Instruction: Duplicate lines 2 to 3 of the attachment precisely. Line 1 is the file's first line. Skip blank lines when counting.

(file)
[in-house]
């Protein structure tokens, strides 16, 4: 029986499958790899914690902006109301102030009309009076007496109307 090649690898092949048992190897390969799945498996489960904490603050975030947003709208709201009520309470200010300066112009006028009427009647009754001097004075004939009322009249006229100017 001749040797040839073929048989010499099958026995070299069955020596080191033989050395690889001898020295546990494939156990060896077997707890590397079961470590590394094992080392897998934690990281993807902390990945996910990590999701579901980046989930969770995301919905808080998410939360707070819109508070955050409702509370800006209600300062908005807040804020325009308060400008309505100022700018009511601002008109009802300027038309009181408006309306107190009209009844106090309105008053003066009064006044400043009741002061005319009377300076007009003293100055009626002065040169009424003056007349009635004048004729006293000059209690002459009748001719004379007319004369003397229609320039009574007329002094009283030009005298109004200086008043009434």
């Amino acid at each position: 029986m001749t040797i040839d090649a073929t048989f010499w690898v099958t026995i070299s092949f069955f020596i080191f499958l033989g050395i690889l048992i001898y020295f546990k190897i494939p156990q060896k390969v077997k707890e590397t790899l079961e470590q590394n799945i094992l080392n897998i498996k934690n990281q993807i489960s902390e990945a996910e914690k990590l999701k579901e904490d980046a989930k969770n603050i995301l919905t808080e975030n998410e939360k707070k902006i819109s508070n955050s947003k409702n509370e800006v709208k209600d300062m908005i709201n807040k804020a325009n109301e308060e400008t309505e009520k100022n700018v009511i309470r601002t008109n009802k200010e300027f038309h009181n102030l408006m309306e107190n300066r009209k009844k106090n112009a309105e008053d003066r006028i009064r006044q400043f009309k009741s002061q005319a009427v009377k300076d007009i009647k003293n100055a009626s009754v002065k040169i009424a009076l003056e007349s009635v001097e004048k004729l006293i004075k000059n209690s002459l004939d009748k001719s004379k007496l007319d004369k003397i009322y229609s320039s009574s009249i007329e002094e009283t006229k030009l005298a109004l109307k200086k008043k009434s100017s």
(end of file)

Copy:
């Protein structure tokens, strides 16, 4: 029986499958790899914690902006109301102030009309009076007496109307 090649690898092949048992190897390969799945498996489960904490603050975030947003709208709201009520309470200010300066112009006028009427009647009754001097004075004939009322009249006229100017 001749040797040839073929048989010499099958026995070299069955020596080191033989050395690889001898020295546990494939156990060896077997707890590397079961470590590394094992080392897998934690990281993807902390990945996910990590999701579901980046989930969770995301919905808080998410939360707070819109508070955050409702509370800006209600300062908005807040804020325009308060400008309505100022700018009511601002008109009802300027038309009181408006309306107190009209009844106090309105008053003066009064006044400043009741002061005319009377300076007009003293100055009626002065040169009424003056007349009635004048004729006293000059209690002459009748001719004379007319004369003397229609320039009574007329002094009283030009005298109004200086008043009434």
């Amino acid at each position: 029986m001749t040797i040839d090649a073929t048989f010499w690898v099958t026995i070299s092949f069955f020596i080191f499958l033989g050395i690889l048992i001898y020295f546990k190897i494939p156990q060896k390969v077997k707890e590397t790899l079961e470590q590394n799945i094992l080392n897998i498996k934690n990281q993807i489960s902390e990945a996910e914690k990590l999701k579901e904490d980046a989930k969770n603050i995301l919905t808080e975030n998410e939360k707070k902006i819109s508070n955050s947003k409702n509370e800006v709208k209600d300062m908005i709201n807040k804020a325009n109301e308060e400008t309505e009520k100022n700018v009511i309470r601002t008109n009802k200010e300027f038309h009181n102030l408006m309306e107190n300066r009209k009844k106090n112009a309105e008053d003066r006028i009064r006044q400043f009309k009741s002061q005319a009427v009377k300076d007009i009647k003293n100055a009626s009754v002065k040169i009424a009076l003056e007349s009635v001097e004048k004729l006293i004075k000059n209690s002459l004939d009748k001719s004379k007496l007319d004369k003397i009322y229609s320039s009574s009249i007329e002094e009283t006229k030009l005298a109004l109307k200086k008043k009434s100017s």